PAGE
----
Run the World

STARZ | Comedy | 8 episodes
Created by Rachelle Williams

One of the things I really enjoyed about the comedy Run the World is that its unapologetic celebration of Black womanhood feels both fresh and familiar. It reminds me of shows like Living Single and Girlfriends, but with the self-possessed and purposeful camp of Sex and the City when it was at its best. The major characters, all of whom live in Harlem and form a tightly knit group of best friends, are each intriguing in their own right and living distinctive but interconnected lives: there’s Ella (Andrea Bordeaux), a once successful writer trying to recover from a failed first book; Sondi (Corbin Reid), a graduate student in a problematic relationship with her professor; Renee (Bresha Webb), a brash marketing executive contemplating a divorce; and Whitney (Amber Stevens West), a perfectionist banker trying to plan her wedding. While Run the World spends a lot of time chronicling the women’s sex lives and dating foibles with men, its characters are also politically engaged and conscious to the complexities of the world around them in compelling and sometimes unexpected ways.


Only Murders in the Building

Hulu | Comedy, Mystery | 10 episodes
Created by Steve Martin and John Hoffman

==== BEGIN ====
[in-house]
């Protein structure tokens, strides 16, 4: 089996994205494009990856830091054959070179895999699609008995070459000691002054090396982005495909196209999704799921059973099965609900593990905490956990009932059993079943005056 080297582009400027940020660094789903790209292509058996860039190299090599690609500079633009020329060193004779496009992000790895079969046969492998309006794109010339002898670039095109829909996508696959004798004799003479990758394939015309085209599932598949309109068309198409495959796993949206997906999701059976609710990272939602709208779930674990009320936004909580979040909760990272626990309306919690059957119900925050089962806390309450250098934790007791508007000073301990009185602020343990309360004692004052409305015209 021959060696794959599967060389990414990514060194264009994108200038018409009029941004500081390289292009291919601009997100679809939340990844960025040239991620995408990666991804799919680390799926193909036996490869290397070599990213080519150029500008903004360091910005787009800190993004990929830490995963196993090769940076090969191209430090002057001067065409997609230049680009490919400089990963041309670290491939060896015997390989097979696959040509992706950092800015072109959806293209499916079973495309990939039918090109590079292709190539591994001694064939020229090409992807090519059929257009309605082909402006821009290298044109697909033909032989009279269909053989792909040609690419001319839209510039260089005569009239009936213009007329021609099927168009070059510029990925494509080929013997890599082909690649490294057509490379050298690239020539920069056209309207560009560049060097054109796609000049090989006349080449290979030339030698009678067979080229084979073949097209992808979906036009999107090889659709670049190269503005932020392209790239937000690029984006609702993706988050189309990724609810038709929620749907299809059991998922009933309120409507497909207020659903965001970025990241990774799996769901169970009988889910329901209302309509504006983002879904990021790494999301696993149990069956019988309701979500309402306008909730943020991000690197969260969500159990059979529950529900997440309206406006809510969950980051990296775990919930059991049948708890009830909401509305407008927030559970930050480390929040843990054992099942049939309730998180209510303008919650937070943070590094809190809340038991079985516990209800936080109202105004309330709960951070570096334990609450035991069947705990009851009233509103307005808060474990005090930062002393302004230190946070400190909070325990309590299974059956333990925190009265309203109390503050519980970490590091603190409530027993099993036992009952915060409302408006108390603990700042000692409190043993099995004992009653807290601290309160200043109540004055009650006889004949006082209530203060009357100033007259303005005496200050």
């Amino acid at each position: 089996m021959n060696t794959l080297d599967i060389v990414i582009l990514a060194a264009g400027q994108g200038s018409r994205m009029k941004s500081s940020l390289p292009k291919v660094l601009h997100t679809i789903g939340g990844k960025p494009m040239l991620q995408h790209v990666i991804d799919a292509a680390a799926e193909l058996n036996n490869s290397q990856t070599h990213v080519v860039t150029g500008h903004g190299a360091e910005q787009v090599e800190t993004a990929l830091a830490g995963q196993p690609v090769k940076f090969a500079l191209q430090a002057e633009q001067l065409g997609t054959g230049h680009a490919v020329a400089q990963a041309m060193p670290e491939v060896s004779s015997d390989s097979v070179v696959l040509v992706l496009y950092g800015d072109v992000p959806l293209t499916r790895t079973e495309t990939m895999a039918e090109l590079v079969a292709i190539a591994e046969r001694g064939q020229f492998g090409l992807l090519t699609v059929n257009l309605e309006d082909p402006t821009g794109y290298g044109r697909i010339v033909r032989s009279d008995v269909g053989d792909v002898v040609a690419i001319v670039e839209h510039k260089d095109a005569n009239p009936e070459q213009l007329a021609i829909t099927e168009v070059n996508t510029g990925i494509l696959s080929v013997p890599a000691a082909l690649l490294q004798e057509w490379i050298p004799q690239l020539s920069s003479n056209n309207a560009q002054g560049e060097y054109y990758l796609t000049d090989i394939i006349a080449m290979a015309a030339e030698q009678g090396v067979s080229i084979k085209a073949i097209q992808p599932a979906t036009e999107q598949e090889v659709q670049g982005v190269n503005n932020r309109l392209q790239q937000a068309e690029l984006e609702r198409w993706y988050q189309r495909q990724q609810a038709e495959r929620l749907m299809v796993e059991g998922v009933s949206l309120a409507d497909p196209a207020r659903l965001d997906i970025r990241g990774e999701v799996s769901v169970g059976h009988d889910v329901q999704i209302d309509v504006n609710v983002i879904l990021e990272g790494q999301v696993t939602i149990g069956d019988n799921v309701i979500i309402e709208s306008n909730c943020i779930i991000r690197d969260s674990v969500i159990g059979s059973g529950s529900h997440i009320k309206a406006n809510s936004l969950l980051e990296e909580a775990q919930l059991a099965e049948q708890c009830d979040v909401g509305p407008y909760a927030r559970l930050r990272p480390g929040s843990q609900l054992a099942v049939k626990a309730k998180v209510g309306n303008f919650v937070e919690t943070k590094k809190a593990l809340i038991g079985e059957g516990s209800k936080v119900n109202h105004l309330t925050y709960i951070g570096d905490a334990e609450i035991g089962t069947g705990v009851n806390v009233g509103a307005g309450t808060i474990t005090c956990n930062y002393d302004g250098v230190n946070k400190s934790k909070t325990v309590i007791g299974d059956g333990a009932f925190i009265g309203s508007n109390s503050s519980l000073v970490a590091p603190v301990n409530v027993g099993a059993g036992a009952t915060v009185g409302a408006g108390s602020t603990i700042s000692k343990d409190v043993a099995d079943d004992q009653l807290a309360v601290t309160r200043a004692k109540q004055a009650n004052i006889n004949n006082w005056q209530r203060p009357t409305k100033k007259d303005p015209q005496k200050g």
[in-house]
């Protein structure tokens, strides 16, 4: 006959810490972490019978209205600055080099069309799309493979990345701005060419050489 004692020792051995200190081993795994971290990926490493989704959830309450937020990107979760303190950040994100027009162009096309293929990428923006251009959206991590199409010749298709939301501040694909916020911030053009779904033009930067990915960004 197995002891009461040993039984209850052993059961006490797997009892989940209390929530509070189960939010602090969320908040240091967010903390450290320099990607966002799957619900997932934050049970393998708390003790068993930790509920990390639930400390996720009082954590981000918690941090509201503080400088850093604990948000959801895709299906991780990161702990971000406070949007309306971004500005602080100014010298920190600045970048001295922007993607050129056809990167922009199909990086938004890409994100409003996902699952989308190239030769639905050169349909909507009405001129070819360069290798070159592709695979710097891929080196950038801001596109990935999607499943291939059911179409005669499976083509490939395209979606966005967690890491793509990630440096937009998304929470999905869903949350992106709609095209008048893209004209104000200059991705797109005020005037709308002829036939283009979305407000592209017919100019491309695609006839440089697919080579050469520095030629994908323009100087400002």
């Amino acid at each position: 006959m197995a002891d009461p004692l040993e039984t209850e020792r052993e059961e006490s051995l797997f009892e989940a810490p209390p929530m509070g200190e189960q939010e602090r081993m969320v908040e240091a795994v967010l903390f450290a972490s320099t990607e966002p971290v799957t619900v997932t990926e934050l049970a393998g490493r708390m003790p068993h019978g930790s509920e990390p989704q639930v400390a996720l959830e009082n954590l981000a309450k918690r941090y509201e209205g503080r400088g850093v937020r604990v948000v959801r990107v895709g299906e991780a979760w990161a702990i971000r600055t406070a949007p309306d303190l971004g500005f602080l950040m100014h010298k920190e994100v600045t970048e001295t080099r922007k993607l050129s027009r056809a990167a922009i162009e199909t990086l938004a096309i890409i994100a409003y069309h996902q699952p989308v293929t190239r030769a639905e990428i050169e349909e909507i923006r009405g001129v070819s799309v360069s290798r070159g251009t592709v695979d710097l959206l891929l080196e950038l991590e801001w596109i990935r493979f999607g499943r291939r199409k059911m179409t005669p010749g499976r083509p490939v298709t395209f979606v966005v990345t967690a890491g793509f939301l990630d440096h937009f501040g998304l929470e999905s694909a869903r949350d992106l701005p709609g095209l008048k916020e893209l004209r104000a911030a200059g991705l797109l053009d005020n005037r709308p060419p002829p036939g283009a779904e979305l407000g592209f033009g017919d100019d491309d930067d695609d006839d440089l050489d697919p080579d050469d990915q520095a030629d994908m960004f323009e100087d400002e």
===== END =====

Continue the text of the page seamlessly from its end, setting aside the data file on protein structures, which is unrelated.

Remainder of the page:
A crime comedy with a tremendous supporting cast of quirky characters and rich performances by its offbeat trio of stars— Selena Gomez, Martin Short and Steve MartinOnly Murders in the Building works so well because of, not despite, its seemingly incongruous casting. Gomez, Short, and Martin play three neighbors living in an upscale, historic Manhattan apartment building. All true crime aficionados themselves, the three unlikely allies connect when a murder in their building leads these amateur sleuths to uncover the truth of their enigmatic neighbor’s death. Together, they launch a true crime podcast and begin to discover their secrets of their neighbors and the mysteries in their own lives.  


Reservation Dogs

FX/Hulu | Dramedy | 8 episodes
Created by Sterlin Harjo and Taika Waititi